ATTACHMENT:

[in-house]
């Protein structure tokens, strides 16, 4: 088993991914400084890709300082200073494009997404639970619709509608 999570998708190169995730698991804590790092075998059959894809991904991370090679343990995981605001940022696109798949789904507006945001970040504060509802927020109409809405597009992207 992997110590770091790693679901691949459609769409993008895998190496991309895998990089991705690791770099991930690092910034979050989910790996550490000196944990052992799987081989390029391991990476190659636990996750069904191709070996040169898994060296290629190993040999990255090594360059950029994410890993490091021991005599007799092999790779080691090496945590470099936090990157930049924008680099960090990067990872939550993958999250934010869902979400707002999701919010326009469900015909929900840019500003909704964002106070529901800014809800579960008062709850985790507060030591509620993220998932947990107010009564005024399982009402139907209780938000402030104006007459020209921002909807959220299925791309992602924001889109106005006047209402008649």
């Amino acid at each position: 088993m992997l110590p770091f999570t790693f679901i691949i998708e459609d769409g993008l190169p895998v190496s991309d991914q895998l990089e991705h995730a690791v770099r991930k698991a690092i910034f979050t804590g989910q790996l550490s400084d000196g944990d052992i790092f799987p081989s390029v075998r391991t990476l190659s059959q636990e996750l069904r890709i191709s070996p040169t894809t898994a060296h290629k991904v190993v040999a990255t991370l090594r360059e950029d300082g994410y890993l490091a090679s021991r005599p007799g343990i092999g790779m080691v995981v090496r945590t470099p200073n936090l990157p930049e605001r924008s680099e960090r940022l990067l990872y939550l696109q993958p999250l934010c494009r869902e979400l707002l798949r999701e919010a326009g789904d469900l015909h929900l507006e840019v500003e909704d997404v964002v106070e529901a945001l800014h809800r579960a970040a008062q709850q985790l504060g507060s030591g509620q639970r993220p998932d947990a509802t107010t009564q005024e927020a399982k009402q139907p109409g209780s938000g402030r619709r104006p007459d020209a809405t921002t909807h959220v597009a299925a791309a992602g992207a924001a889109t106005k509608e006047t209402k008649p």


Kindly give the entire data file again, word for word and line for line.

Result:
[in-house]
């Protein structure tokens, strides 16, 4: 088993991914400084890709300082200073494009997404639970619709509608 999570998708190169995730698991804590790092075998059959894809991904991370090679343990995981605001940022696109798949789904507006945001970040504060509802927020109409809405597009992207 992997110590770091790693679901691949459609769409993008895998190496991309895998990089991705690791770099991930690092910034979050989910790996550490000196944990052992799987081989390029391991990476190659636990996750069904191709070996040169898994060296290629190993040999990255090594360059950029994410890993490091021991005599007799092999790779080691090496945590470099936090990157930049924008680099960090990067990872939550993958999250934010869902979400707002999701919010326009469900015909929900840019500003909704964002106070529901800014809800579960008062709850985790507060030591509620993220998932947990107010009564005024399982009402139907209780938000402030104006007459020209921002909807959220299925791309992602924001889109106005006047209402008649």
């Amino acid at each position: 088993m992997l110590p770091f999570t790693f679901i691949i998708e459609d769409g993008l190169p895998v190496s991309d991914q895998l990089e991705h995730a690791v770099r991930k698991a690092i910034f979050t804590g989910q790996l550490s400084d000196g944990d052992i790092f799987p081989s390029v075998r391991t990476l190659s059959q636990e996750l069904r890709i191709s070996p040169t894809t898994a060296h290629k991904v190993v040999a990255t991370l090594r360059e950029d300082g994410y890993l490091a090679s021991r005599p007799g343990i092999g790779m080691v995981v090496r945590t470099p200073n936090l990157p930049e605001r924008s680099e960090r940022l990067l990872y939550l696109q993958p999250l934010c494009r869902e979400l707002l798949r999701e919010a326009g789904d469900l015909h929900l507006e840019v500003e909704d997404v964002v106070e529901a945001l800014h809800r579960a970040a008062q709850q985790l504060g507060s030591g509620q639970r993220p998932d947990a509802t107010t009564q005024e927020a399982k009402q139907p109409g209780s938000g402030r619709r104006p007459d020209a809405t921002t909807h959220v597009a299925a791309a992602g992207a924001a889109t106005k509608e006047t209402k008649p």